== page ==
This paper proposes the use of photon-counting passive sensing combined with integral imaging for distance infor-mation extraction under low-light-level conditions. Photon-limited imagery is reconstructed with maximum likelihood estimation (MLE). In this paper, the MLE for photon-limited scene reconstruction in 3D space is proposed with the Poisson distribution in [20] , while the probability model is modified according to the low-light-level conditions. It has been shown that the MLE is merely the average of the photo-events in the elemental image array. Those photo-events are associated with pixels corresponding to a specific point in 3D space. The obtained depth level is the distance that minimizes the sum of the standard deviations of the corresponding photo-counts. The sum of the standard deviations represents the uncertainty of the sampled information. There have been efforts to minimize the uncertainty in order to reconstruct the occluded scene in [1] and the intensity elemental image array in [11] .
Photon-limited elemental images are simulated on a computer while varying the expected total number of photo-events. The performance is evaluated accordingly. We also compare the distance extraction between photon-limited and intensity elemental images. The uncertainty minimization has been applied to both photo-event and intensity cases and consistent results are obtained from both cases. The experimental results confirm that the proposed method can extract distance information under low-light-level conditions. To the best of the authors’ knowledge, it is the first report on distance extraction by use of photon-counting passive sensing combined with integral imaging.
The rest of the paper is organized as follows. Section 2 describes the photo-event model and the distance information extraction algorithm. The experimental and simulation results are presented in Section 3. Conclusion follows in Section 4.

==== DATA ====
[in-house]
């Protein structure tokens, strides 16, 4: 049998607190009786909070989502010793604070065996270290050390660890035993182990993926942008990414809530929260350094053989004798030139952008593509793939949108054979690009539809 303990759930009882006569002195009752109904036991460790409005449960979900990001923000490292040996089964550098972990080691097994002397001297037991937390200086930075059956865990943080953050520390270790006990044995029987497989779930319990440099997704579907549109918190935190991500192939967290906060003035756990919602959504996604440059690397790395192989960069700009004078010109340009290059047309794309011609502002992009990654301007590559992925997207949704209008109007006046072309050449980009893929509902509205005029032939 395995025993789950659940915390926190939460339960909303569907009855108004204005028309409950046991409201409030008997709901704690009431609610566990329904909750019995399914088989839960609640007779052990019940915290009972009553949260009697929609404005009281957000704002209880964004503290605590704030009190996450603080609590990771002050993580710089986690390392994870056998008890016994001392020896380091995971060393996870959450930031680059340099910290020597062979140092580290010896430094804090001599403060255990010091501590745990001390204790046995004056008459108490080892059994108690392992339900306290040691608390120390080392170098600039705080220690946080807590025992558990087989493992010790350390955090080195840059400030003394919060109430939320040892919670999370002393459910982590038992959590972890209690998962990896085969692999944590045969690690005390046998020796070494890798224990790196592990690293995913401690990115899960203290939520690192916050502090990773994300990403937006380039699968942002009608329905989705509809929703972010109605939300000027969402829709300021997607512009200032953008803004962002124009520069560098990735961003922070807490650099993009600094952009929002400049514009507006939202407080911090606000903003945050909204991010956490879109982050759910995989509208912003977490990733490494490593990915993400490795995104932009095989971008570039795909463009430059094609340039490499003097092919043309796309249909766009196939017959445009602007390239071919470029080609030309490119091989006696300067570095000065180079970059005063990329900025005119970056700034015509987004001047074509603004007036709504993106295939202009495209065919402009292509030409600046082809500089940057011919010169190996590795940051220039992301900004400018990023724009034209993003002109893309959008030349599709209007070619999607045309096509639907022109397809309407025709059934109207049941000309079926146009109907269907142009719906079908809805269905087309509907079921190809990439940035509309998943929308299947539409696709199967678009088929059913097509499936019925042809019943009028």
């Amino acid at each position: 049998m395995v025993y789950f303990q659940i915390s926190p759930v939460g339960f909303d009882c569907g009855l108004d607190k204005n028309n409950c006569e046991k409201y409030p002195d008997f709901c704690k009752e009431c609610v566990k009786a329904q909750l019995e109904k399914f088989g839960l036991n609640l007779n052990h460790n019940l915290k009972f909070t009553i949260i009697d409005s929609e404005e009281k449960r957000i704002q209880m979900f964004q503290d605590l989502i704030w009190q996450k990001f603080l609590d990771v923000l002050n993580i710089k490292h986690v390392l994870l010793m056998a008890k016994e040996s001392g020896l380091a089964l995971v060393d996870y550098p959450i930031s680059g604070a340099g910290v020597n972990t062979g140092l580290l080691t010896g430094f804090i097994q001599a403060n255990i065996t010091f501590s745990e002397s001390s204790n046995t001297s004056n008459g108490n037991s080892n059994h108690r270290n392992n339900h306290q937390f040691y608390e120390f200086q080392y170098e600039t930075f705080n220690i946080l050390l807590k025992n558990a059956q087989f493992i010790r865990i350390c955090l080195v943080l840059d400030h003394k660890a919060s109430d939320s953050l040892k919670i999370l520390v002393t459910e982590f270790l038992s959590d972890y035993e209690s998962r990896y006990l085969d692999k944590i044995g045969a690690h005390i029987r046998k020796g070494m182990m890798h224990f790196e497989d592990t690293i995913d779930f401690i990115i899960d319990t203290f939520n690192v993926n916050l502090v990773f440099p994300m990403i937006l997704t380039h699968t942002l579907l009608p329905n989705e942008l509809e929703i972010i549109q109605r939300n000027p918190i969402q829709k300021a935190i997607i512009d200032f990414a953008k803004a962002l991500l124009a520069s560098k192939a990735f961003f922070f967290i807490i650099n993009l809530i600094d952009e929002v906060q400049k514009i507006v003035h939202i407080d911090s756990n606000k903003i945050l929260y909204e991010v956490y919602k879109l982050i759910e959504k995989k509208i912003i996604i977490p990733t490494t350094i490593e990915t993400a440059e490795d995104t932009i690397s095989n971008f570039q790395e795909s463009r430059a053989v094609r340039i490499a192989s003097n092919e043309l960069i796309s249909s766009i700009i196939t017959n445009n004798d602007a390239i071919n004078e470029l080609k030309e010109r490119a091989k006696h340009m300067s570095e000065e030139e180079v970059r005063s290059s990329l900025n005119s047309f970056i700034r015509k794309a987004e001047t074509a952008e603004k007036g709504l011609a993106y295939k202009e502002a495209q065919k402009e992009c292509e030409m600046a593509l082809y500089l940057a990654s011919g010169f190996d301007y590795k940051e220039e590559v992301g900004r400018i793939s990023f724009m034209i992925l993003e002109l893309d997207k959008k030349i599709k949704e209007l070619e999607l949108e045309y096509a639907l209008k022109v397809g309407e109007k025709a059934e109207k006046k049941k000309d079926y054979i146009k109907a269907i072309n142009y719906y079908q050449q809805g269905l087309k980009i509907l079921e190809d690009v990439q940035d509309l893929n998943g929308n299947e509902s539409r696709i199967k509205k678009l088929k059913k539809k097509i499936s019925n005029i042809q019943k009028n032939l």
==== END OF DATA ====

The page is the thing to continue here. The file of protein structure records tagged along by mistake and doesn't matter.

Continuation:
The II recording system generates an elemental image array as illustrated in Fig. 1 . The microlens array is composed of a large number of small convex lenslets, and the ray information captured by each lenslet appears as an elemental image, that has different view of the object.
Under low-light-level conditions, a photo-detector can register a single photo-event and generate a binary dotted elemental image array. It can be assumed that the probability of a photo-event is proportional to the intensity of the pixel at a low-light level [15] . Thus, the following probability model is valid:
Lager Image
Lager Image
Integral imaging system with, (a) CCD camera, (b) photo-detector.
Lager Image
where yi indicates a single photo-event at pixel i , Np is an expected total photo-counts in the scene, xi is the normali-zed intensity at pixel i , i.e.,
Lager Image
where Nt is the total number of pixels in the scene. It can be seen that E ( yi ) = ni and
Lager Image
Let yi , where i = 1, 2,… , K , is the number of photocounts detected at pixel i, which corresponds to the xi ; K is the number of lenslets, which captures the point A in Fig. 1 . The joint probability distribution of yi ,… , yK , since they are independently registered, becomes
Lager Image
It can be assumed that all ni ’s are equal and proportional to intensity nA at the point A in the reconstruction plane as illustrated in Fig. 1 (b), thus Eq. (3) simplifies to